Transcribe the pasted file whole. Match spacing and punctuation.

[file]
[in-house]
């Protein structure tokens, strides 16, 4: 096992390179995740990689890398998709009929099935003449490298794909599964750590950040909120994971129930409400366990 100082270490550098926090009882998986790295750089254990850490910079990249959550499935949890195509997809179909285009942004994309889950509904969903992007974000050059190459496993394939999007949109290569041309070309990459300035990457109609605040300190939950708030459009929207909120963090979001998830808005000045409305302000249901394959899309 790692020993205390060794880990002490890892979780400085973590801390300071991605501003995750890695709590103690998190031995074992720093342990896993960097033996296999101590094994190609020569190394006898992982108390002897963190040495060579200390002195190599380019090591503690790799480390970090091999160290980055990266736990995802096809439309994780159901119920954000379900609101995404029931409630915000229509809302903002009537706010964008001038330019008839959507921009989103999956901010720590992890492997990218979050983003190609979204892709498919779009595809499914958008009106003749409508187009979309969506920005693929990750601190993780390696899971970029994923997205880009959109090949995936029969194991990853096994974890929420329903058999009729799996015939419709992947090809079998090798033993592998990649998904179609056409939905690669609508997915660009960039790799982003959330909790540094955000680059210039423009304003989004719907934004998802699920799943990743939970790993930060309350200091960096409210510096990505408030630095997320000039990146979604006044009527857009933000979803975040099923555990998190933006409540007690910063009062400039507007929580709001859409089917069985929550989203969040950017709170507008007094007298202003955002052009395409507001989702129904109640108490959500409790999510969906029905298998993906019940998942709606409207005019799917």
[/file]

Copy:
[in-house]
């Protein structure tokens, strides 16, 4: 096992390179995740990689890398998709009929099935003449490298794909599964750590950040909120994971129930409400366990 100082270490550098926090009882998986790295750089254990850490910079990249959550499935949890195509997809179909285009942004994309889950509904969903992007974000050059190459496993394939999007949109290569041309070309990459300035990457109609605040300190939950708030459009929207909120963090979001998830808005000045409305302000249901394959899309 790692020993205390060794880990002490890892979780400085973590801390300071991605501003995750890695709590103690998190031995074992720093342990896993960097033996296999101590094994190609020569190394006898992982108390002897963190040495060579200390002195190599380019090591503690790799480390970090091999160290980055990266736990995802096809439309994780159901119920954000379900609101995404029931409630915000229509809302903002009537706010964008001038330019008839959507921009989103999956901010720590992890492997990218979050983003190609979204892709498919779009595809499914958008009106003749409508187009979309969506920005693929990750601190993780390696899971970029994923997205880009959109090949995936029969194991990853096994974890929420329903058999009729799996015939419709992947090809079998090798033993592998990649998904179609056409939905690669609508997915660009960039790799982003959330909790540094955000680059210039423009304003989004719907934004998802699920799943990743939970790993930060309350200091960096409210510096990505408030630095997320000039990146979604006044009527857009933000979803975040099923555990998190933006409540007690910063009062400039507007929580709001859409089917069985929550989203969040950017709170507008007094007298202003955002052009395409507001989702129904109640108490959500409790999510969906029905298998993906019940998942709606409207005019799917």